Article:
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Man's Sin and God's Grace

Author: 
King, Martin Luther, Jr.
Date: 
January 1, 1954 to December 31, 1960
Genre: 
Sermon
Topic: 
Martin Luther King, Jr. - Career in Ministry

Details

King describes human sin as “the tragedy of collective and social life” that requires God’s grace. This sermon was probably inspired by Gerald Hamilton Kennedy's homily “Sin and Grace.”1 Invoking the story of the prodigal son, King challenges America: “You've trampled over sixty million of your precious citizens. You have called them ‘dogs,’ and you have called them ‘niggers.’ You have pushed them aside and kicked them around and pushed them in an inferior economic and political position. And now you have made them almost depersonalized and inhuman. And there you are in that far country of oppression, trampling over your children. But western civilization, America, you can come home and if you will come home, I will take you in.” The following text is taken from an audio recording of the service.2

There is something wrong with human nature, something basically and fundamentally wrong. A recognition of this fact stands as one of the basic assumptions of our Christian faith. The picture of this glaring reality of the gone-wrongness of human nature is set forth on almost every page of the Bible. The Bible pictures it in the pride and disobedience of Adam and Eve, which ends up injecting a discord in the beautiful symphony of life in a garden.3 It pictures it in a ruthless and merciless pharaoh, caught in the clutches of a hardened heart.4 It pictures it in the jealousy of a Saul, who ends up hating David with a bitter and dangerous hate.5 It pictures it in the glorious career of a David, who constantly spoils that career with [recording interrupted] and making sex the be all and end all of life.6 It pictures it in a Judas, who was willing to succumb to the temptation of selling his lord for a few pieces of silver.7 It pictures it in Pilate, who sacrifices truth on the altar of his self-interest and who falls victim to the whims and caprices of a group of people who are crying out, “Crucify him.”8 Yes, it pictures it in a vicious but sincere mob hanging the world’s most precious character on a cross between two thieves.9 The Bible is clear in setting forth the tragic dimensions of the gone-wrongness of human nature.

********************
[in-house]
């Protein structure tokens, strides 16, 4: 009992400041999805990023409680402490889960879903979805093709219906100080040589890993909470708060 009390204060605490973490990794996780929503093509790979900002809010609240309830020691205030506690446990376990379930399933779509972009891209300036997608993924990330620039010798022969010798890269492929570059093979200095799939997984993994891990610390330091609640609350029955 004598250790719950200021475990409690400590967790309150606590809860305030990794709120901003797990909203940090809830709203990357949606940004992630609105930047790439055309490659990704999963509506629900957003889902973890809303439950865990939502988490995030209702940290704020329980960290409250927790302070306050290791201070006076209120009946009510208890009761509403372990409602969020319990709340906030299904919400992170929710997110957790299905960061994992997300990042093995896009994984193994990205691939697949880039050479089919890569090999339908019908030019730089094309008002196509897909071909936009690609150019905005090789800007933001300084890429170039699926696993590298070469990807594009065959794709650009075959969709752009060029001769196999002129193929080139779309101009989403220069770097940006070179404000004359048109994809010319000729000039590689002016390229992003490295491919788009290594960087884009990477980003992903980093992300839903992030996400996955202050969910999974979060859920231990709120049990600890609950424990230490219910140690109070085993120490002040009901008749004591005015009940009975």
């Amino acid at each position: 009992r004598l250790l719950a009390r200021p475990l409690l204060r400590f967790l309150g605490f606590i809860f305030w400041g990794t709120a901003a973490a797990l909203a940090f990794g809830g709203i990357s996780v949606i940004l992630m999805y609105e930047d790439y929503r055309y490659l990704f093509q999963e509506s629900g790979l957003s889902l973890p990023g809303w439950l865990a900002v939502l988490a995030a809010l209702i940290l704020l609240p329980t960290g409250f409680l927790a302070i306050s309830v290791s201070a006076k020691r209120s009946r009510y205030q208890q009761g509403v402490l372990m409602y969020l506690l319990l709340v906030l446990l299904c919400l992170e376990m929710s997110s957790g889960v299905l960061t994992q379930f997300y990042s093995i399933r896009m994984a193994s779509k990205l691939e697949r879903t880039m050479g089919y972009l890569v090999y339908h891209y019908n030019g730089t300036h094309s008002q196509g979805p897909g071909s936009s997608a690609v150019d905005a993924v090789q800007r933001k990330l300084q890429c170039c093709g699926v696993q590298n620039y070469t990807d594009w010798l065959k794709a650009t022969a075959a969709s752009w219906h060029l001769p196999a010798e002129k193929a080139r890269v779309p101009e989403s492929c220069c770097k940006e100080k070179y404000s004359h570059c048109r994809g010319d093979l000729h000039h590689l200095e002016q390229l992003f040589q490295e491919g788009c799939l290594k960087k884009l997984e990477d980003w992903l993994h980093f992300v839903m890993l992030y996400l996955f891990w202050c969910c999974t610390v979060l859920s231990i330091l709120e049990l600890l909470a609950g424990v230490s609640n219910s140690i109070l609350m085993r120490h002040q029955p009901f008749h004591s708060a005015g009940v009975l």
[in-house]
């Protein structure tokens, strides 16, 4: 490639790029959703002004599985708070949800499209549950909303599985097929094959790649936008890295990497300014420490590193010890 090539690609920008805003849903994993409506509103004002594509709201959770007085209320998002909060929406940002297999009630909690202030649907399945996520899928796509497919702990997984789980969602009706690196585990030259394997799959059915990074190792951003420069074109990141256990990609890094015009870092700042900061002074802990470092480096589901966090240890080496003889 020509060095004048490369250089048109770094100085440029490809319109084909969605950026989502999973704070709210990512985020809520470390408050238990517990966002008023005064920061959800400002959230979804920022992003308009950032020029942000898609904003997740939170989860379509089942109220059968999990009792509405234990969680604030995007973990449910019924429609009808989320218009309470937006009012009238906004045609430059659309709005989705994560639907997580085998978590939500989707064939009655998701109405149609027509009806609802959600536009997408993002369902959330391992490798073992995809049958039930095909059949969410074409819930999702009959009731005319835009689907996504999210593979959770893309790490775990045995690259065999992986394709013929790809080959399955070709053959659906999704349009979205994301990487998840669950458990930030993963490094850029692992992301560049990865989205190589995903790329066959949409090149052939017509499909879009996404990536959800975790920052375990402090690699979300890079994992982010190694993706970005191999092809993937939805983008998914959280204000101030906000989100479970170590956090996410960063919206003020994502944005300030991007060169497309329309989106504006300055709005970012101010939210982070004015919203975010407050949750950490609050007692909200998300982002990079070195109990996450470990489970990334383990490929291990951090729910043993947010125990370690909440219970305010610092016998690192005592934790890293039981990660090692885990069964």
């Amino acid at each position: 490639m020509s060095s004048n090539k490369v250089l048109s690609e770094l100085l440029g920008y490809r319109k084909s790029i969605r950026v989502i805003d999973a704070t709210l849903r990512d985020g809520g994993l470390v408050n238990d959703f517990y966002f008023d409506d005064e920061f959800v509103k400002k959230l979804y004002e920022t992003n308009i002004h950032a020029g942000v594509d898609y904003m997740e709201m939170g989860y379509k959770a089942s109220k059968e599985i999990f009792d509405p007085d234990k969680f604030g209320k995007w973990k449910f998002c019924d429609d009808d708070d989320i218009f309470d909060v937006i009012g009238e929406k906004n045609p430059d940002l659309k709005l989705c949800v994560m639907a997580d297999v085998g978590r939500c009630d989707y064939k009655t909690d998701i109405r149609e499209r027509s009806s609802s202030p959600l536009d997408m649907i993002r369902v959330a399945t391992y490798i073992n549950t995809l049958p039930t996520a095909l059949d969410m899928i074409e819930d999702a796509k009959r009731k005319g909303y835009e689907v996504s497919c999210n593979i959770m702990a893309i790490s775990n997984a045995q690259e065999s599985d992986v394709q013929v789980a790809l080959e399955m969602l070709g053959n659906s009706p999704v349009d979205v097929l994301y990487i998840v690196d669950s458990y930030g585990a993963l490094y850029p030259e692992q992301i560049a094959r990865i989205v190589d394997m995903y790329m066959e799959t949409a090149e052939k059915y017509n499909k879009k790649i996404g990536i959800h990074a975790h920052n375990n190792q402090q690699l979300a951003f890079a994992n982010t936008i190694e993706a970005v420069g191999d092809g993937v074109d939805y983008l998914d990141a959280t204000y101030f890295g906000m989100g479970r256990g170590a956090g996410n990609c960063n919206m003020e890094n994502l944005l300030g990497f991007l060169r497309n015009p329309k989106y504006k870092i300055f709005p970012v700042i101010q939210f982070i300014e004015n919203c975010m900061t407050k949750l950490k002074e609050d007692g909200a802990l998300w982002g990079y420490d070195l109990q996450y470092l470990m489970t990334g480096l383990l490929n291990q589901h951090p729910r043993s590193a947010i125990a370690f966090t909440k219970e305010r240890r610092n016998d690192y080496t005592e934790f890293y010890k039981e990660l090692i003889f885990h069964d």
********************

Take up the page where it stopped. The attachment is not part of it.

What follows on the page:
Wherever we discover life, somehow we discover this gone-wrongness. Wherever there is a struggle for goodness, we discover, on the other hand, a powerful antagonism, something demonic, something that seems to bring our loveliest qualities to evil and our greatest endeavors to failure. Theologians have referred to this over the years as “sin.” That is something that stands at the core of life, this element of sin. And whenever we think about man we must think of this tragic fact—that man is a sinner. Sin is this revolt against God; sin is at bottom separation. It is alienation. It is a creature trying to project himself to the status of the creator. It is the creature’s failure to accept his limitations and, thereby, reach out for something higher to integrate his life, and it ends up in tragic separation.

Man is a sinner before the Almighty God. That is one of the basic facts of the universe and one of the basic facts of life. Now, we’ve tried to get away from this in the modern world, we hate to hear this word “sin.” We try to run from it, and we try to talk about it in other terms. This is one of the weaknesses of religious liberalism, that in throwing out certain traditional concepts, which it should have thrown out—traditional concepts like the damnation of infants and a hell with a fiery furnace—it was good that liberal Christianity threw that out. I have no objection to that, for I find it very difficult and almost impossible to believe in a hell of a fiery furnace and all of that. But in throwing out these old traditional conceptions, liberalism fell victim to the danger that forever confronts any new view, and that is that it became sentimental and soft, feeling that man was evolving from a lower state to a higher state and eventually he would move on up the evolutionary ladder and throw off all of the evils and sin of his nature. Then, we came back to see that even after all of that man is still a sinner.

We face the new psychology, and it furnished us with a lot of words and a lot of phrases to explain certain weaknesses of human nature, and so we very easily dismiss the word “sin.” And we start talking about phobias and inhibitions, and we reached over to Freudian psychology and said that it’s a conflict between the id and the superego. But when man got through talking in terms of all of his bombastic psychological phrases, he discovered that, at bottom, he was still a sinner before the Almighty God and that, at bottom, the conflict is not between the id and the superego but the conflict is between God and man. And the universe stands with that glaring picture of the reality of life—that man is a sinner; man is a sinner in need of God’s redemptive power. We can never escape this fact.